The Review Group recommends that BGÉ’s regulated transmission and interconnector assets should be retained in state ownership. Consideration should be given to the establishment of a distinct state body to own and operate these assets and also to the option of merging these operations into EirGrid.
The Review Group recommends that the remaining operations of BGÉ, other than gas transmission and interconnection, should be privatised as a single entity.
Seaports and Port Industry Structure
The Review Group recommends that the state-owned ports, including Rosslare, should be restructured into several competing multi-port companies, built around Dublin, Cork and Shannon Foynes. The Competition Authority should be consulted concerning the amalgamation process.
The Review Group recommends that privatisation of some or all of the ports should be considered, ideally after the recommended restructuring. The adequacy of competition in the sector on an all- Ireland basis should be reviewed prior to privatisation and suitable regulatory arrangements instituted if deemed necessary.
Bord na Móna
The Review Group recommends that the government should seek to dispose of Bord na Móna as a single entity, including peat extraction rights but not ownership of the peat lands.
The Group recommends that the state should initiate the disposal of Coillte’s forest and non-forest assets (but not its forest land), possibly using the New Zealand Crown Forest Licence template modified to make it suitable to Irish conditions. Unforested land surplus to Coillte’s requirements should be sold and the proceeds remitted to the Exchequer by way of special dividend.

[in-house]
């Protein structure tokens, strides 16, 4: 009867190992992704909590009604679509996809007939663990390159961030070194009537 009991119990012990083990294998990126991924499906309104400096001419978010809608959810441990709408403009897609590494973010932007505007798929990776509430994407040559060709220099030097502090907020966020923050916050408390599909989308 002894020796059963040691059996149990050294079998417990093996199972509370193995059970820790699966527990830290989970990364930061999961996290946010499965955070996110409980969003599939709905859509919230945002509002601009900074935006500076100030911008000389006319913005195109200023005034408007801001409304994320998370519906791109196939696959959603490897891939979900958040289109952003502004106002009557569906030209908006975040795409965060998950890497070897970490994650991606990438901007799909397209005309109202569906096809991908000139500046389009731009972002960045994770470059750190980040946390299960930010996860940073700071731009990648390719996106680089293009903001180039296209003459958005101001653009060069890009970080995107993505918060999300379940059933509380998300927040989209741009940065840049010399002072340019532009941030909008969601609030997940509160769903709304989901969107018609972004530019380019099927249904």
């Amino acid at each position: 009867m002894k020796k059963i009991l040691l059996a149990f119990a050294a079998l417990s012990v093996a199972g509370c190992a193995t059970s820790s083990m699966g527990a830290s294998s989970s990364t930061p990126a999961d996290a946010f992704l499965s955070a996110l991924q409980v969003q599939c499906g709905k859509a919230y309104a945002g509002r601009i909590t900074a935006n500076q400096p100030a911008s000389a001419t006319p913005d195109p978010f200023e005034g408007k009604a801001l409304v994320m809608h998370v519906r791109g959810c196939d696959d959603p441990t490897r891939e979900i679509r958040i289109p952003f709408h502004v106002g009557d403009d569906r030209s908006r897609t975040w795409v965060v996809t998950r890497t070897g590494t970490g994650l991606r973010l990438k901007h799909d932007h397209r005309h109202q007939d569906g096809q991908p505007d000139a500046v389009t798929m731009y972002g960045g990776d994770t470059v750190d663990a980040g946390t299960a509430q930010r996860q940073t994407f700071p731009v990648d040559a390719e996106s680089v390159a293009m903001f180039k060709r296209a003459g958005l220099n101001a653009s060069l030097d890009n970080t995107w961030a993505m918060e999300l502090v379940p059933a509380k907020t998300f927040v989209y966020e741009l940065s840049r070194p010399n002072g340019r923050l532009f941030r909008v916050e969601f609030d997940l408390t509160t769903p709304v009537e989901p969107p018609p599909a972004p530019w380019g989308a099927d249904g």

The Review Group recommends that the replanting obligation attached to Coillte and grant-aided forestry should be discontinued.
The Review Group recommends that, in order to minimise the national cost of climate policy, activities that sequester carbon should be treated equally to those that emit carbon. The Group supports efforts to reward forest owners for the value of carbon sequestered by new forests after 2013. For farmers in receipt of the current range of financial incentives, we recommend that these incentives be restructured to explicitly reward the carbon sequestration value but there is no justification for a further increase in these payments.
State Airports and Aer Lingus
As an exception to our general recommendation on dividend policy, the Review Group recommends that no dividend be sought from DAA for the present.
The Review Group recommends that the DAA should dispose of its non-core assets, primarily overseas, as a means of substantially reducing its debt exposure. The timing of this deleveraging programme should be determined by the company board. In due course, privatisation of the airports should be considered.
The Review Group recommends that, whether DAA’s airport assets are privatised or retained in state ownership, the regulatory arrangements need to be reviewed and in particular the scope for political intervention in capital investment decisions curtailed.
The Review Group recommends that the Aer Lingus shares be disposed of as soon as is opportune.
The Irish Aviation Authority
The Review Group recommends that the Government explore the possibility of merging Irish air navigation operations with NATS and possibly other North-West European services. In the event of a merger, the state’s share should be disposed of for the benefit of the Exchequer.
Coras Iompair Éirean (CIE)